Forgetting about the implications for the administration, I've been struck for some time about the apparent need among a fairly large number of Americans to pretend that racism is ancient history with which we no longer need to be concerned (at least as it pertains to racial minorities.) The fact is that Shirley Sherrod lived during the great cataclysm of the civil rights movement and paid a huge personal price for standing up against the forces that killed her father. But that wasn't the end of it. She has spent the rest of her life trying to fight other insidious forms of racism like these discriminatory loan practices that continue to this day. I suspect that somebody forgot to send her the memo that the whole thing is over and that she just needs to move on. Indeed, it's been made crystal clear that the fight isn't over. (The fact that she was targeted for statements about racial reconciliation is even more galling.)She said if someone with her history can be treated as if she had no history at all, the Obama administration risks being oblivious to real racial rot.
Sherrod’s rich and tragic 62 years makes it all the more embarrassing for Obama. Her father was murdered in 1965 by white men who were never indicted. Her younger sisters endured cross burnings for integrating schools. Her husband was a courageous civil rights worker who was beaten by an ax-handle-wielding white mob. The family home was shot into and the Sherrods lost their own farm to discriminatory loan practices. All that also makes it, in her words, “unbelievable’’ that the national NAACP at first joined the chorus condemning her.
What do you say to people who call you a racist?
Breitbart: Yes. It may be a task that’s so Herculean, but I think it’s a worthy goal to try to open up America to individuals who just so happen to have a different skin color, that they have every right and every freedom to think what they want to think. That’s my battle, it’s my goal.
Can you understand how this has been difficult for her to get caught up in that?
Breitbart: As difficult as it probably was for her, it’s been difficult for me as well, especially to hear her hurl an accusation of racism at me, when my motivation is absolutely pure and is driven by a desire for this country to move beyond its horrid racist past.
LEMON: The local civil rights organizer was a transplant from Virginia. Where he helped found the student non-violent coordinating committee. A young firebrand name Charles Sherrod.
CHARLES SHERROD, SHIRLEY SHERROD'S HUSBAND: We had no idea of the monster that we were undertaking to fight.
LEMON (on camera): Across the south. White officials were using every trick in the book to keep civil rights activists in check, to keep black voters from turning out. That helped set the stage for a violent confrontation as demonstrators began to gather here at the courthouse in downtown Newton on the day that became known as Bloody Saturday.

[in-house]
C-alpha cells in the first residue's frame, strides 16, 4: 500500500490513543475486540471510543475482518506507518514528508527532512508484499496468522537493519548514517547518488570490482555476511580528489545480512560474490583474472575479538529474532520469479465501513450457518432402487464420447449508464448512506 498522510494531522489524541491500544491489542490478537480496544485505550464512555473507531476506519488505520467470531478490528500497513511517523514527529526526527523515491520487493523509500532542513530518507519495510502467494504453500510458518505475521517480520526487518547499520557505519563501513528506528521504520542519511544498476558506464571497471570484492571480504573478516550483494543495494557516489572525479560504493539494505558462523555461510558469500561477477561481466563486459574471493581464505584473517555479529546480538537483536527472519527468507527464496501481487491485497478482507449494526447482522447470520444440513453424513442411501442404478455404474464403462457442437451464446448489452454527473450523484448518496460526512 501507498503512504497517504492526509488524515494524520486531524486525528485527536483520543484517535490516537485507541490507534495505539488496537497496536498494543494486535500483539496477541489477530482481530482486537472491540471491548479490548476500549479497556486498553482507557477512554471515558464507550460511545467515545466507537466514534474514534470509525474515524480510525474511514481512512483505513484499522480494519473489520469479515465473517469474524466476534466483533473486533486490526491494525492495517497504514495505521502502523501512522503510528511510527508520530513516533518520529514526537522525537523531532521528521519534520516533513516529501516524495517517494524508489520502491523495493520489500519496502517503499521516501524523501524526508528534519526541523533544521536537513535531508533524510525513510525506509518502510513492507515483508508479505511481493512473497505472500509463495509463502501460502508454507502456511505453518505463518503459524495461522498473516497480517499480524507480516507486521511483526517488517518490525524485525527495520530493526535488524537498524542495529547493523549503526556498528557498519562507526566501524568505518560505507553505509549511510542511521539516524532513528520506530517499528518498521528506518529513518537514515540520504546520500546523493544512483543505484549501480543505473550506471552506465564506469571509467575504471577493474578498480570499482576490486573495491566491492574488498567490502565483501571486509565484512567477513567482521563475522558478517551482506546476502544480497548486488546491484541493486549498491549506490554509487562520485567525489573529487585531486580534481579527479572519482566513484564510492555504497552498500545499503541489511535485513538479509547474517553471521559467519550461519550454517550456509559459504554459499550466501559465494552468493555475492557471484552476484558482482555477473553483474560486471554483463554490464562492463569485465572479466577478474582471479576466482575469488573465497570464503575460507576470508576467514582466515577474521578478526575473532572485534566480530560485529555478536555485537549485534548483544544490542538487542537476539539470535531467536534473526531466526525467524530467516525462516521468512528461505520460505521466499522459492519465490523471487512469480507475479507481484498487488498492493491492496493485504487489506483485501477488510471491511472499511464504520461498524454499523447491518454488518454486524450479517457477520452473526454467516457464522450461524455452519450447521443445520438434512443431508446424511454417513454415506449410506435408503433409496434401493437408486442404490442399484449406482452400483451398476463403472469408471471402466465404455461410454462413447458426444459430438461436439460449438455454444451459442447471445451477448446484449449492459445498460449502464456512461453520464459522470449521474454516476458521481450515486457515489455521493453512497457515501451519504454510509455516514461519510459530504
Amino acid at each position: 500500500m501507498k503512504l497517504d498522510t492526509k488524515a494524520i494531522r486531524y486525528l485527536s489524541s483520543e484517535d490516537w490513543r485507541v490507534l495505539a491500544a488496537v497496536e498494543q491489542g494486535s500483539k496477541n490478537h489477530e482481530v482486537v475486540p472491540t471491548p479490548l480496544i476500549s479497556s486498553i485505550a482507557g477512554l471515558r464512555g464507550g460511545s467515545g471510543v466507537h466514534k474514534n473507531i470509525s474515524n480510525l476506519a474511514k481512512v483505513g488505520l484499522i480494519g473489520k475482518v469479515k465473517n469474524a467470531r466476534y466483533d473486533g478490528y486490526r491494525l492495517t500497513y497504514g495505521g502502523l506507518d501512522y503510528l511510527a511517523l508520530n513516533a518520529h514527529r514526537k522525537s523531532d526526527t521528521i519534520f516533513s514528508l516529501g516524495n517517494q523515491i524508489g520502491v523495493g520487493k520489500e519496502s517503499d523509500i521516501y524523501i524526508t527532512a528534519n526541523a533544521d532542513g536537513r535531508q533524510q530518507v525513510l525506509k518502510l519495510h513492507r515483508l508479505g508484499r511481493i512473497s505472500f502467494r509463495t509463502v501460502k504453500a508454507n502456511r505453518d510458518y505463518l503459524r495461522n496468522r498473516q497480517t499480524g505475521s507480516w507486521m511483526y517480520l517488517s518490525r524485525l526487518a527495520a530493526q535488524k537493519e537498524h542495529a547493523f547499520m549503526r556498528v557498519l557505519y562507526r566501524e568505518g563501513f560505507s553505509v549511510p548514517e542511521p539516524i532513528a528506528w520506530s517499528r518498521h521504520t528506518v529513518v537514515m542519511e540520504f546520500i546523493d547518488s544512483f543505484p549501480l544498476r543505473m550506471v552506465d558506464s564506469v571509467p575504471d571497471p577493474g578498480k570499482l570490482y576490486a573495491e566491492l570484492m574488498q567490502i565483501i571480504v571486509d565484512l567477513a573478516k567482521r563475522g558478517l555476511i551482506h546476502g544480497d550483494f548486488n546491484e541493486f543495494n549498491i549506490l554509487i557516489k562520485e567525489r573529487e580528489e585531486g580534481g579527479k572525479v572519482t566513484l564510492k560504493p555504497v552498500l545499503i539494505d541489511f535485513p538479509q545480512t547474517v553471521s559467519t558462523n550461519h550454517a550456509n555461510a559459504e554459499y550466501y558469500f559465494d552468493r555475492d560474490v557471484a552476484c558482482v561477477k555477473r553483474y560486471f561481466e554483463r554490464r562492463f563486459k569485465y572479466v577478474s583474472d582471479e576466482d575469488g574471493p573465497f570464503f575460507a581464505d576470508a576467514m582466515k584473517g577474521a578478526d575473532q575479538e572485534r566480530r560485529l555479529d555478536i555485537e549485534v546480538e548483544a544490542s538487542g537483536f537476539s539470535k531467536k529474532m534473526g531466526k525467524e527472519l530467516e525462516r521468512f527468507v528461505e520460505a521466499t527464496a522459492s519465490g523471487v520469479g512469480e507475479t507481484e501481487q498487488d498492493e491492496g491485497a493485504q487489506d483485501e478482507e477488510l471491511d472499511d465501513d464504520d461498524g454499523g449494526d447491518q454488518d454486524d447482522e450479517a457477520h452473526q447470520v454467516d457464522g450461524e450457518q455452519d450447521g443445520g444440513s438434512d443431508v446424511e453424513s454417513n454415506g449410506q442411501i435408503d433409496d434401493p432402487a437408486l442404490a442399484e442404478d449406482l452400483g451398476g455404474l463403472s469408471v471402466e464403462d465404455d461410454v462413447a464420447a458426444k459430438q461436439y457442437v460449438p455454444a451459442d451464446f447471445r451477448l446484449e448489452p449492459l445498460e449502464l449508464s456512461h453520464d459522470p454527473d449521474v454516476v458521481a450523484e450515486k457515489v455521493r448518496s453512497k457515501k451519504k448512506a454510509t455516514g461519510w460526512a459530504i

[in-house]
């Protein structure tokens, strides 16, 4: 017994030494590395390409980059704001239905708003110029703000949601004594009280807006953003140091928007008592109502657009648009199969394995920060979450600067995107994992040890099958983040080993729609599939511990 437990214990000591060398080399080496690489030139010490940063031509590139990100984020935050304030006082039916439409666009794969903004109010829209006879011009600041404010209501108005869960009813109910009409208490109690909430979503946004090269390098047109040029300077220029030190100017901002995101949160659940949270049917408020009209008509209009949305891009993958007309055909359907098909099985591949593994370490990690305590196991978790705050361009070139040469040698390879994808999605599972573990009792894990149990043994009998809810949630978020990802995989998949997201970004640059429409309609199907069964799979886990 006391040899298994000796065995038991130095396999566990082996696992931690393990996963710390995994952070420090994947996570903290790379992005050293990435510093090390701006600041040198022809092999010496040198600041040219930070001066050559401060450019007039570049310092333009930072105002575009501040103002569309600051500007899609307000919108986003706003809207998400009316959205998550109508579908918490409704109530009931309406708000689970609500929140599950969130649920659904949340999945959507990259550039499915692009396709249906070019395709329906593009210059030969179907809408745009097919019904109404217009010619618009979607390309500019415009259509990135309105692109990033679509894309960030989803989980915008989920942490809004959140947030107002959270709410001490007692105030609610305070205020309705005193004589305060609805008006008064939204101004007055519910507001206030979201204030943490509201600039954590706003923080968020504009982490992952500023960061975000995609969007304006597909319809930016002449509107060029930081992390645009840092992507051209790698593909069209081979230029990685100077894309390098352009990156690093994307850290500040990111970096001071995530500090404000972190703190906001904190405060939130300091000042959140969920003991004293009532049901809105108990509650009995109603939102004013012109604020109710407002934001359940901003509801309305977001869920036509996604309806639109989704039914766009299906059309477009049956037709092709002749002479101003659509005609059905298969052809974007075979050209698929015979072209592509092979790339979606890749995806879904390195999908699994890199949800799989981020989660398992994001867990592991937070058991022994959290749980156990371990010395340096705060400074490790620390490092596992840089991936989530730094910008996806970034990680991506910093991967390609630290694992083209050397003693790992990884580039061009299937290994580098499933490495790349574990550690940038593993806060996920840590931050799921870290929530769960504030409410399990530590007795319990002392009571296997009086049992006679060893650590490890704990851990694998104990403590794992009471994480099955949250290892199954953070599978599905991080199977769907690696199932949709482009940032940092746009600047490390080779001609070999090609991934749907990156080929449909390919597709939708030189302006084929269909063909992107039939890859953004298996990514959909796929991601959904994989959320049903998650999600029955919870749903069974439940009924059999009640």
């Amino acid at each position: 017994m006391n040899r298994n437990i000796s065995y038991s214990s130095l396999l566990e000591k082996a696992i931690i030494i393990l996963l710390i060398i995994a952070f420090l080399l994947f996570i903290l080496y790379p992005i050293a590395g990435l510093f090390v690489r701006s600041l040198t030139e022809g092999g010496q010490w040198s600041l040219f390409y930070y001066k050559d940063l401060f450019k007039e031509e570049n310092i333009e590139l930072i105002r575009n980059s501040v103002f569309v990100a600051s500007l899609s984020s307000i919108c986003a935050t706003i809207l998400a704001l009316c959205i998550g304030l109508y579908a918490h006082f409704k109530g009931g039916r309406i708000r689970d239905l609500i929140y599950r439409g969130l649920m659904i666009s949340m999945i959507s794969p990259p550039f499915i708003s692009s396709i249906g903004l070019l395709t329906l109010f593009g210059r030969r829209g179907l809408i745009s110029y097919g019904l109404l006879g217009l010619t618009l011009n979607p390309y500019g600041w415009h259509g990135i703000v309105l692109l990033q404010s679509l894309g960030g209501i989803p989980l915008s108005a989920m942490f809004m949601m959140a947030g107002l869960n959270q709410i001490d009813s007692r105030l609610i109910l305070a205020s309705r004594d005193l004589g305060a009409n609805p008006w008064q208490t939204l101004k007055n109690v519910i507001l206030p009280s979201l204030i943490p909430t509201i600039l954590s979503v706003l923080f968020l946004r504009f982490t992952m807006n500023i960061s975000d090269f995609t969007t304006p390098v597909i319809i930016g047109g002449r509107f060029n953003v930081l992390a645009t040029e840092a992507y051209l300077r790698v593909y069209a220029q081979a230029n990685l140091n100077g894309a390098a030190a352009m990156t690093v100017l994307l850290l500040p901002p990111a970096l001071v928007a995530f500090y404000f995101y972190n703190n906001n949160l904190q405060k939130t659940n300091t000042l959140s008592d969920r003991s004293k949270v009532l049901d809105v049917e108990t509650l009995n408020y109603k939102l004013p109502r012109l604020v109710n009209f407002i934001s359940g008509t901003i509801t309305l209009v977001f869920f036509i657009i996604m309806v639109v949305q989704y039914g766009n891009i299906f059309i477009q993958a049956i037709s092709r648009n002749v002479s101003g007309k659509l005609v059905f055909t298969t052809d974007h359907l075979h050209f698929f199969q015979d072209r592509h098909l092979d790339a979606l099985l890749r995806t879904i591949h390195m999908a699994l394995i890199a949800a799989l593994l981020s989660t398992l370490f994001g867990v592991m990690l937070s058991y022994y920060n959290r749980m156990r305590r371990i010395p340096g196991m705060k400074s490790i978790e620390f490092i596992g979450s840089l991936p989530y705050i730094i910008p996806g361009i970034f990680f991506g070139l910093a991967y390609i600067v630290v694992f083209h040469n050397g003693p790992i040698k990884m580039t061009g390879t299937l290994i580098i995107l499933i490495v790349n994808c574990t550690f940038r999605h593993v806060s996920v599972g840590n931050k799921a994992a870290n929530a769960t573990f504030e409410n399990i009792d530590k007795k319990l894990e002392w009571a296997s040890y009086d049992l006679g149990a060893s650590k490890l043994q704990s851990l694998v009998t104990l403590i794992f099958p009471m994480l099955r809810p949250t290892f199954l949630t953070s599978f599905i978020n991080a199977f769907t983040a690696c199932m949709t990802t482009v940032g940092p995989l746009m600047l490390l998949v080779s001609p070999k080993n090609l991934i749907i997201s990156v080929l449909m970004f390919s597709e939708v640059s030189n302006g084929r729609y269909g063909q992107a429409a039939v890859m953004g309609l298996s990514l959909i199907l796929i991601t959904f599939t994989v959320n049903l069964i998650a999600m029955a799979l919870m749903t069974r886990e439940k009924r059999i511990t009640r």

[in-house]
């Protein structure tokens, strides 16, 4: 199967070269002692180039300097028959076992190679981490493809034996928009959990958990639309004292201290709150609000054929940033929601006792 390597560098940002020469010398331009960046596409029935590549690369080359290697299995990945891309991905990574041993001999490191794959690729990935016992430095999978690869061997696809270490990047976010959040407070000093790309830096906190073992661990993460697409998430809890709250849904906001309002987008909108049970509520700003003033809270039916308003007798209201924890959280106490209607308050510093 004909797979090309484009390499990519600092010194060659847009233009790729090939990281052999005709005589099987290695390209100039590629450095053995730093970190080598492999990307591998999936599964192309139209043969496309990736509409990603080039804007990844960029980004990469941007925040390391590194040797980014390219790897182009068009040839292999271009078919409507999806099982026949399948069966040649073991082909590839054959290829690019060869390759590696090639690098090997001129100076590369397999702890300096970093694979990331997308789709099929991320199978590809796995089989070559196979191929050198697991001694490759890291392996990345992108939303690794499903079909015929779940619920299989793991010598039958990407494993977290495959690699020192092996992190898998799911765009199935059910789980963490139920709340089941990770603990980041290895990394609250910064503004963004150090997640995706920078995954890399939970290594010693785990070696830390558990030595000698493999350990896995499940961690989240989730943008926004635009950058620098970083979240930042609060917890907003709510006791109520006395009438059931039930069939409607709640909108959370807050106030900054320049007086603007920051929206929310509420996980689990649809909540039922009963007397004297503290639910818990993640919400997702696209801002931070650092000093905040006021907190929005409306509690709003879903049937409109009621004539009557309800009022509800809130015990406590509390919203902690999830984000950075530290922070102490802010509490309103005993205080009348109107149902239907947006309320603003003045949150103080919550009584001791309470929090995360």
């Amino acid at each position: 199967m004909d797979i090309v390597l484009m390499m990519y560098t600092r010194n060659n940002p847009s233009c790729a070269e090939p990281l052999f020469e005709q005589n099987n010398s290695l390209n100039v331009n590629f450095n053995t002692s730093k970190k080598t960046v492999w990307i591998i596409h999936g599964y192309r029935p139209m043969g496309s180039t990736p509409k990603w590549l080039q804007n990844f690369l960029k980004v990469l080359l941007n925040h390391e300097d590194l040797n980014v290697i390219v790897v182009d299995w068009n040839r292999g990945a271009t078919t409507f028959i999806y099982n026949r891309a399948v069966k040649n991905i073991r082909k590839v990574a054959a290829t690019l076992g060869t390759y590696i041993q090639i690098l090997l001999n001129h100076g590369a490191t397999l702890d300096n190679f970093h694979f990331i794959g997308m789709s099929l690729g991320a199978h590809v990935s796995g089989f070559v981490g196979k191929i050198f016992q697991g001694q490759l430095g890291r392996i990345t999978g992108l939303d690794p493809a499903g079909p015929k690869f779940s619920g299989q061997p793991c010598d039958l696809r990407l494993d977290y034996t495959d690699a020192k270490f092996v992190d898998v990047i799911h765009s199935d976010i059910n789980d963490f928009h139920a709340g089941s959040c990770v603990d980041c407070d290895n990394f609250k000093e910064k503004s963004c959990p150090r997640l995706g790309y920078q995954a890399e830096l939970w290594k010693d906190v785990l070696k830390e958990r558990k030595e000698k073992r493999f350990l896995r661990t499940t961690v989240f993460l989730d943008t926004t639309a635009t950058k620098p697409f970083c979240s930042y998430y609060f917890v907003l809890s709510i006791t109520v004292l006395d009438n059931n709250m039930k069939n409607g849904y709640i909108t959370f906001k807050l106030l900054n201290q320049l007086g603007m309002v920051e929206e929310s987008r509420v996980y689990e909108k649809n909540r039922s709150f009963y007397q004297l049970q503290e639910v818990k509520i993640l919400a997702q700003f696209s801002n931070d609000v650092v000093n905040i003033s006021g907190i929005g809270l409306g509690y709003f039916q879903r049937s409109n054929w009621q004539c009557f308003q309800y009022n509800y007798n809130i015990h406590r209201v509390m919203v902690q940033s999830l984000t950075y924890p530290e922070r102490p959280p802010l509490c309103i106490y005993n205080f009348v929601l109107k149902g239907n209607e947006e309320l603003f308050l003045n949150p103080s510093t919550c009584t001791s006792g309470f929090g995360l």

CHARLES SHERROD: I saw some whites coming out of the hardware store with axe handles, and they approached us and started beating us with the axe handles. They beat us down to the ground.
SHIRLEY SHERROD: And my aunt Josie, she's a little petite woman. She fell on. You know, she put her body over his and was hollering at them to stop beating Charles Sherrod because they were going to kill him.
LEMON (voice-over): But that didn't stop Sherrod from driving back roads to meet every black family in the area.
CHARLES SHERROD: I was canvassing in Baker County, knocking on the door and three or four pretty girls came to the door. They started talking about this girl, their sister, that was prettier than either one of them. I want to see this girl. So they said they got a picture. I said I want to see this picture of your sister. And I pointed at it, and I said, I'm going to marry that girl.
LEMON: He did marry Shirley. It was a love story in a land of hate. Phone threats became part of the household routine.
CHARLES SHERROD: We're going to blow up your head up, you better be at your house. We're going to burn you down. We're going to do this. We're going to do the other. It was just the regular nigga, nigga, nigga.
GRACE MILLER: I would just tell them to be careful because I knew they were determined. And I just tell them to be careful. My heart would just bleed while them going home because I didn't know whether they would make it there or not.
MILLER JONES: She kept telling Shirley, you got to stop. But she kept pushing. She said, mother, it's going to be all right.